If a person takes a verse of the Bible independently of its context, that person can have the Bible as saying strange things, as the following:

    I Corinthians 15:18 "Then they also which are fallen asleep in Christ are perished."

    Context is very important.

    Fourth

    In Acts 10:47, Luke (the writer) is describing the conversion of Cornelius and his household, the first gentiles to be converted.

    It describes a peculiar and unique situation in which God bestowed the Holy Spirit, so that the apostles could see that the gentiles could be Christians as well. The apostles were skeptics regarding this issue, so they received a evidence that is was more than correct to baptize these gentiles.

    If you read the whole book of Acts, you'll see that this is a unique situation, with the purpose mentioned above.

    Remember, Acts 2:38 mentions that baptism is for one to receive the gift of the Holy Spirit, not before, but after (baptism).

    Fifth

    I've already made a comment on I Cor. 1:17, but regarding Romans 1:16, naturally, I totally agree.

    However, look at this passage:

    II Thessalonians 1:7 "And to you who are troubled rest with us, when the Lord Jesus shall be revealed from heaven with his mighty angels,
    8 In flaming fire taking vengeance on them that know not God, and that obey not the gospel of our Lord Jesus Christ:"

    The gospel needs to be obeyed, and baptism is one of its commandments.

    Sixth

    Jesus referred to baptism as rigteousness, not as a work of rightousness (Matt. 3:15).

    Titus 3:5 "Not by works of righteousness which we have done, but according to his mercy he saved us, by the washing of regeneration, and renewing of the Holy Ghost;"

    Paul in his letter to Titus is saying that we are saved by God's grace/mercy, not by works. Sure, if it wasn't by Christ's sacrifice, baptism would have no meaning. However, notice the statement in the same verse, "by the washing of regeneration"; don't you think "by the washing of regeneration" means baptism?

    Seventh

    The gospel of John is one of four gospels, and one in many New Testament books; should we discharge what the other books have to say about any issue, and in this case, about salvation?

    The gospels complement each other, the same way as the epistles and Revelation complement the gospels.

    You stated the following:

    But nowhere does it say, "He who is not baptized will be condemned" (cf. Mark 16:16). Yet Jesus said emphatically that "he who does not believe is condemned already" (John 3:18). So neither Peter nor the rest of Scripture makes baptism a condition of salvation."

    I think we are both logical guys, otherwise we would not be playing chess; as well, I'm a computer programmer, used to use logic every day.

    If Jesus said "He that believeth and is baptized shall be saved", do you think he would as well need to say "He who is not baptized will be condemned"?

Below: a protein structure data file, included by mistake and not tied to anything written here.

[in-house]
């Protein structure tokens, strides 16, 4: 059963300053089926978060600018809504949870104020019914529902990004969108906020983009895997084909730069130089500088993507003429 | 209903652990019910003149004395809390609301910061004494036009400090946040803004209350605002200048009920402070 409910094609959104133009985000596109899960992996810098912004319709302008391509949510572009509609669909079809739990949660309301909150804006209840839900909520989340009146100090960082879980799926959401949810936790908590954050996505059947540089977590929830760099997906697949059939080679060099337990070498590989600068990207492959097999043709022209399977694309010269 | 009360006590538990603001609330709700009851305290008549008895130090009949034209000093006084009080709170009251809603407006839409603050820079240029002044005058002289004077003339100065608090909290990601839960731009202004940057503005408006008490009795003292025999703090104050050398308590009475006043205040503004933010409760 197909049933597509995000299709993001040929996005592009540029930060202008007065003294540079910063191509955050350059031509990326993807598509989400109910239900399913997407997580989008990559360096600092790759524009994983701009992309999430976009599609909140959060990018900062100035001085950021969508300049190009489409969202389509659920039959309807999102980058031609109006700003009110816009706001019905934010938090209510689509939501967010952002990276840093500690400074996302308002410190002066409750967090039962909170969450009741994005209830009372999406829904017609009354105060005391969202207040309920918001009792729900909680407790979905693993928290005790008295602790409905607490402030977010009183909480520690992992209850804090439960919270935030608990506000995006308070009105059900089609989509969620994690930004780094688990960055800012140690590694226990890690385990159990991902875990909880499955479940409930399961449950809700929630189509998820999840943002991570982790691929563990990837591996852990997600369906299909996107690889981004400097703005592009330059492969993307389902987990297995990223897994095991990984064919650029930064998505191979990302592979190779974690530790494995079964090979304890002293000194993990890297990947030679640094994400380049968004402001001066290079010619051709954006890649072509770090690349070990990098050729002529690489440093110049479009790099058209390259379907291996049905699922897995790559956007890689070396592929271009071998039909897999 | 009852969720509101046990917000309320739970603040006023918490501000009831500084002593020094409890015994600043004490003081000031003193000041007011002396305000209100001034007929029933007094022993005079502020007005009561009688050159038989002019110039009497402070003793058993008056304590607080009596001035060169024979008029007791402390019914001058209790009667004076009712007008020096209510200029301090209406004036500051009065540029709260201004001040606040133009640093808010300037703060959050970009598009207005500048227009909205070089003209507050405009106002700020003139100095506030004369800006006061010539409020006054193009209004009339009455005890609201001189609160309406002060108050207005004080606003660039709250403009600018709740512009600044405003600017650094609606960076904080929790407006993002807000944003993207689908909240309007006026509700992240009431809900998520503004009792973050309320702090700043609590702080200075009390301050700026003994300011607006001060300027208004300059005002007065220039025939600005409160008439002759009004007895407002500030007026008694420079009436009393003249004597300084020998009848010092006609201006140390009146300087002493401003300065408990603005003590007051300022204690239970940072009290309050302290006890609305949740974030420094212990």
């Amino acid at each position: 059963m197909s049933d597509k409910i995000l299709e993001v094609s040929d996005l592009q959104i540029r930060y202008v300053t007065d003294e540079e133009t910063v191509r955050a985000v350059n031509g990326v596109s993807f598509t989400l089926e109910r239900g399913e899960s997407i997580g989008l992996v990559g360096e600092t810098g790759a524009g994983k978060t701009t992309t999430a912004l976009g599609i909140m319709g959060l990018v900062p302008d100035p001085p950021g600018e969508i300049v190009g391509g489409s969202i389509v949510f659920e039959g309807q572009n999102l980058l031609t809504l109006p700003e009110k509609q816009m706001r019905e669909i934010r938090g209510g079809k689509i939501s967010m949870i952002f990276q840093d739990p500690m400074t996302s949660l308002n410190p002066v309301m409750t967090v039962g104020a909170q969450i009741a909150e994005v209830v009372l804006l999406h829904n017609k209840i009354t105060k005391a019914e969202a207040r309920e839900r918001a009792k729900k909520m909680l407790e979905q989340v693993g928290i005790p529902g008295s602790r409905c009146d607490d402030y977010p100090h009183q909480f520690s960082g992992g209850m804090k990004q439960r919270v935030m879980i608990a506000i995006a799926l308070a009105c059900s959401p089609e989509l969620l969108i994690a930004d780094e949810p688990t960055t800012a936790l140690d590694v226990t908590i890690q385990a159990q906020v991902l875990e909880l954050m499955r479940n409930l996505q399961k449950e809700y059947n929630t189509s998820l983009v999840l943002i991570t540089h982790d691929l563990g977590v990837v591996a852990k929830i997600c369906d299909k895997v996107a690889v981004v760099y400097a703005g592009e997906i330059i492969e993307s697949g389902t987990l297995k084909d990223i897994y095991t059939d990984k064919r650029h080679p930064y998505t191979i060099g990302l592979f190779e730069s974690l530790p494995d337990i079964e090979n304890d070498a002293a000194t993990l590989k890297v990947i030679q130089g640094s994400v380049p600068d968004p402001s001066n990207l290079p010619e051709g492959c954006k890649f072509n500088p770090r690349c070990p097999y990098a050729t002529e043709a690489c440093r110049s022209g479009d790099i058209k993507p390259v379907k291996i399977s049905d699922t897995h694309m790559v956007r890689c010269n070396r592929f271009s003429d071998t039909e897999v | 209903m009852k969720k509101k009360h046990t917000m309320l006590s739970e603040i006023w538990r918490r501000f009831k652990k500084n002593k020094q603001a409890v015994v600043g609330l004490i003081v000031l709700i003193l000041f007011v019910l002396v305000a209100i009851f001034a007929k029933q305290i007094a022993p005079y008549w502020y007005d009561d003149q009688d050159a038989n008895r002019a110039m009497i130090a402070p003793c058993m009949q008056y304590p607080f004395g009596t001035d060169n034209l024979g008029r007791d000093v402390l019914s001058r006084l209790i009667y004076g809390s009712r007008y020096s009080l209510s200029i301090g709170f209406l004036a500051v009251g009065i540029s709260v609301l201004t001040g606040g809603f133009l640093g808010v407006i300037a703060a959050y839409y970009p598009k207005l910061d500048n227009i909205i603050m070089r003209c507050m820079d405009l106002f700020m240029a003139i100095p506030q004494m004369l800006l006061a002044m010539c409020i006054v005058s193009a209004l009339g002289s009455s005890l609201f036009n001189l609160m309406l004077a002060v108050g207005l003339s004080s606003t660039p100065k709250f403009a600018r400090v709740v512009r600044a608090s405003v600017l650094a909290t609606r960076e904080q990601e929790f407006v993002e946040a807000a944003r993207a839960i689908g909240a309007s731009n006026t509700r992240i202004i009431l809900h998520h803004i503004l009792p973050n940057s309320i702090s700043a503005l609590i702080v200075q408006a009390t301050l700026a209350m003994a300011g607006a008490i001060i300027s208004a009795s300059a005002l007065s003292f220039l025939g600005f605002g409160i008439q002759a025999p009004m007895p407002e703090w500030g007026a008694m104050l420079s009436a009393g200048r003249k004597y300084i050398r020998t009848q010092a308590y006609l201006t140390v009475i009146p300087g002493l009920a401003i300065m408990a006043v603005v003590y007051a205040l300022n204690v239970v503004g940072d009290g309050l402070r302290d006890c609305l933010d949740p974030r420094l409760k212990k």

I think He only needed to say "but he that believeth not shall be damned."

    Why? Because if one doesn't believe, why would one want to be baptized?

    Upon believing, one will be willing to obey and take the next steps. If one doesn't believe, he/she won't even consider another step.

    Consider the following sentence:

    If I have a job and I'm punctual, I'll be promoted; if I don't have a job, I'll be in misery.

    See the analogy? In this context, I can only "be punctual" if I have a job; if I don't have a job, the second part of the sentence doesn't even need to mention "punctuality".

    It is the same with believing and being baptized.

    We should understand what "He that believeth AND is baptized shall be saved" means.

    Remember, it is an AND, not an OR.

    Take care.
  13. Joined
    15 Sep '04
    Moves
    7051
    10 Sep '06 02:54
    Originally posted by xpoferens
    Hi again,

    [b]First


    The word "for" (eis) is used hundreds of times in the New Testament, always with forward looking.

    Please notice this passage...

    Matthew 26:28 "For this is my blood of the new testament, which is shed for many for the remission of sins."

    The word "eis" is used, with the same meaning as in Acts 2:38.

    The following li ...[text shortened]... ber, it is an AND, not an OR.

    Take care.[/b]
    You've cited both pre and post Jewish-Christian schism writings (that is writing before and after Christianity became separate from Judaism). This makes it ambiguous as to what "baptism" might mean. I think ngeisler88 might have meant that we the "ritual" baptism is unnecassary, while the more virtical baptism (like a born-again experience) is just an expression of faith - and thus consitutes the belief though which we are saved.